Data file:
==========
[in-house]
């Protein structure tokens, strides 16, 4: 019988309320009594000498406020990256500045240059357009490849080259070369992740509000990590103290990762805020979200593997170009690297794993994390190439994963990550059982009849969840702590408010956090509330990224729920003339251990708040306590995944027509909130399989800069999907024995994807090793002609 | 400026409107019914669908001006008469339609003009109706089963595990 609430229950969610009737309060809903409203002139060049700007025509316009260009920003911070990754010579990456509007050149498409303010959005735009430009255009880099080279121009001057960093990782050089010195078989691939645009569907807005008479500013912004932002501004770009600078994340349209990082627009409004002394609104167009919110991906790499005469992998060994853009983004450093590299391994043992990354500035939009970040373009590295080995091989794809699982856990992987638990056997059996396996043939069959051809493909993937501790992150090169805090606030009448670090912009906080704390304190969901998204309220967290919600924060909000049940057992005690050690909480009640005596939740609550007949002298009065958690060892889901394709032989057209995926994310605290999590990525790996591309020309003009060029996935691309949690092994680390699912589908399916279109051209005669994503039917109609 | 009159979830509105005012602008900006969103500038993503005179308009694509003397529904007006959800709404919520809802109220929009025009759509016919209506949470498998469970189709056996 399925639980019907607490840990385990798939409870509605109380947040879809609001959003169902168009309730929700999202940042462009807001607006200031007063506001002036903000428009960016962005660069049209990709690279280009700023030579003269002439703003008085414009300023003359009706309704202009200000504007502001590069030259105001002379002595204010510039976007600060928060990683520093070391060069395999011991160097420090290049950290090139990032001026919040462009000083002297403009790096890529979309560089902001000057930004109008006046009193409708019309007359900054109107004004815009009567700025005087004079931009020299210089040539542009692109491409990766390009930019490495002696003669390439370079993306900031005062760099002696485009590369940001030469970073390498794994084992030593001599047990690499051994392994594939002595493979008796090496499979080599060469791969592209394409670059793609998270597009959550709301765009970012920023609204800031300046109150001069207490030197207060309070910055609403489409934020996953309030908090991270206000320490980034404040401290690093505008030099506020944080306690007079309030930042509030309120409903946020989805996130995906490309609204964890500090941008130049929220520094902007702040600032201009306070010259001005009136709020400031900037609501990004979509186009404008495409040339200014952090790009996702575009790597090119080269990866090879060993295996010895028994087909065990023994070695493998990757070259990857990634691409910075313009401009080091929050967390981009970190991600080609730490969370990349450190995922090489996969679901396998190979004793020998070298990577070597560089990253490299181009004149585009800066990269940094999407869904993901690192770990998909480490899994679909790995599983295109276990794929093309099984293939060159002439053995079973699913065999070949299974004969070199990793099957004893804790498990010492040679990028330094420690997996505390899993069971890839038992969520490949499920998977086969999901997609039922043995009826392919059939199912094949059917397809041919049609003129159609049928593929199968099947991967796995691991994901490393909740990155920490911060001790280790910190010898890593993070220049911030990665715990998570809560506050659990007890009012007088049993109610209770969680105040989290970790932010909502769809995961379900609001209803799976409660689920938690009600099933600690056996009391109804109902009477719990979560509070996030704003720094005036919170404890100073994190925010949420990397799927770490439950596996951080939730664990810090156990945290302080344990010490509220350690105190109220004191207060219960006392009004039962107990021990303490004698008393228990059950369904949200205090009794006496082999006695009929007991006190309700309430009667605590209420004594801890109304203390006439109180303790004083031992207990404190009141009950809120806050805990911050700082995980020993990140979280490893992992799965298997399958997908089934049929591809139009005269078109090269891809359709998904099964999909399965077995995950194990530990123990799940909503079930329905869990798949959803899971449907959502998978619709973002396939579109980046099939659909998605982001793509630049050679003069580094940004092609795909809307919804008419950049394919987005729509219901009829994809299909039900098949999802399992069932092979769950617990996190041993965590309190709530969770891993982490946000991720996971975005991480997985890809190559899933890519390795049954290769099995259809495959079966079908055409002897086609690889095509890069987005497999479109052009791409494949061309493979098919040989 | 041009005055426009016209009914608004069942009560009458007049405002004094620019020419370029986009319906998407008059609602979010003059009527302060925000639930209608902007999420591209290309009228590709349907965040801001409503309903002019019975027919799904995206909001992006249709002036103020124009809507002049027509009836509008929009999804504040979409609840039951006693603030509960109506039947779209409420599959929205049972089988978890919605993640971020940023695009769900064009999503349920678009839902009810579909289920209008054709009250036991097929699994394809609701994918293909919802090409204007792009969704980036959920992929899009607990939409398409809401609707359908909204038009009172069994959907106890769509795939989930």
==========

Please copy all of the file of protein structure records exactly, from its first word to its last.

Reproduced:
[in-house]
């Protein structure tokens, strides 16, 4: 019988309320009594000498406020990256500045240059357009490849080259070369992740509000990590103290990762805020979200593997170009690297794993994390190439994963990550059982009849969840702590408010956090509330990224729920003339251990708040306590995944027509909130399989800069999907024995994807090793002609 | 400026409107019914669908001006008469339609003009109706089963595990 609430229950969610009737309060809903409203002139060049700007025509316009260009920003911070990754010579990456509007050149498409303010959005735009430009255009880099080279121009001057960093990782050089010195078989691939645009569907807005008479500013912004932002501004770009600078994340349209990082627009409004002394609104167009919110991906790499005469992998060994853009983004450093590299391994043992990354500035939009970040373009590295080995091989794809699982856990992987638990056997059996396996043939069959051809493909993937501790992150090169805090606030009448670090912009906080704390304190969901998204309220967290919600924060909000049940057992005690050690909480009640005596939740609550007949002298009065958690060892889901394709032989057209995926994310605290999590990525790996591309020309003009060029996935691309949690092994680390699912589908399916279109051209005669994503039917109609 | 009159979830509105005012602008900006969103500038993503005179308009694509003397529904007006959800709404919520809802109220929009025009759509016919209506949470498998469970189709056996 399925639980019907607490840990385990798939409870509605109380947040879809609001959003169902168009309730929700999202940042462009807001607006200031007063506001002036903000428009960016962005660069049209990709690279280009700023030579003269002439703003008085414009300023003359009706309704202009200000504007502001590069030259105001002379002595204010510039976007600060928060990683520093070391060069395999011991160097420090290049950290090139990032001026919040462009000083002297403009790096890529979309560089902001000057930004109008006046009193409708019309007359900054109107004004815009009567700025005087004079931009020299210089040539542009692109491409990766390009930019490495002696003669390439370079993306900031005062760099002696485009590369940001030469970073390498794994084992030593001599047990690499051994392994594939002595493979008796090496499979080599060469791969592209394409670059793609998270597009959550709301765009970012920023609204800031300046109150001069207490030197207060309070910055609403489409934020996953309030908090991270206000320490980034404040401290690093505008030099506020944080306690007079309030930042509030309120409903946020989805996130995906490309609204964890500090941008130049929220520094902007702040600032201009306070010259001005009136709020400031900037609501990004979509186009404008495409040339200014952090790009996702575009790597090119080269990866090879060993295996010895028994087909065990023994070695493998990757070259990857990634691409910075313009401009080091929050967390981009970190991600080609730490969370990349450190995922090489996969679901396998190979004793020998070298990577070597560089990253490299181009004149585009800066990269940094999407869904993901690192770990998909480490899994679909790995599983295109276990794929093309099984293939060159002439053995079973699913065999070949299974004969070199990793099957004893804790498990010492040679990028330094420690997996505390899993069971890839038992969520490949499920998977086969999901997609039922043995009826392919059939199912094949059917397809041919049609003129159609049928593929199968099947991967796995691991994901490393909740990155920490911060001790280790910190010898890593993070220049911030990665715990998570809560506050659990007890009012007088049993109610209770969680105040989290970790932010909502769809995961379900609001209803799976409660689920938690009600099933600690056996009391109804109902009477719990979560509070996030704003720094005036919170404890100073994190925010949420990397799927770490439950596996951080939730664990810090156990945290302080344990010490509220350690105190109220004191207060219960006392009004039962107990021990303490004698008393228990059950369904949200205090009794006496082999006695009929007991006190309700309430009667605590209420004594801890109304203390006439109180303790004083031992207990404190009141009950809120806050805990911050700082995980020993990140979280490893992992799965298997399958997908089934049929591809139009005269078109090269891809359709998904099964999909399965077995995950194990530990123990799940909503079930329905869990798949959803899971449907959502998978619709973002396939579109980046099939659909998605982001793509630049050679003069580094940004092609795909809307919804008419950049394919987005729509219901009829994809299909039900098949999802399992069932092979769950617990996190041993965590309190709530969770891993982490946000991720996971975005991480997985890809190559899933890519390795049954290769099995259809495959079966079908055409002897086609690889095509890069987005497999479109052009791409494949061309493979098919040989 | 041009005055426009016209009914608004069942009560009458007049405002004094620019020419370029986009319906998407008059609602979010003059009527302060925000639930209608902007999420591209290309009228590709349907965040801001409503309903002019019975027919799904995206909001992006249709002036103020124009809507002049027509009836509008929009999804504040979409609840039951006693603030509960109506039947779209409420599959929205049972089988978890919605993640971020940023695009769900064009999503349920678009839902009810579909289920209008054709009250036991097929699994394809609701994918293909919802090409204007792009969704980036959920992929899009607990939409398409809401609707359908909204038009009172069994959907106890769509795939989930």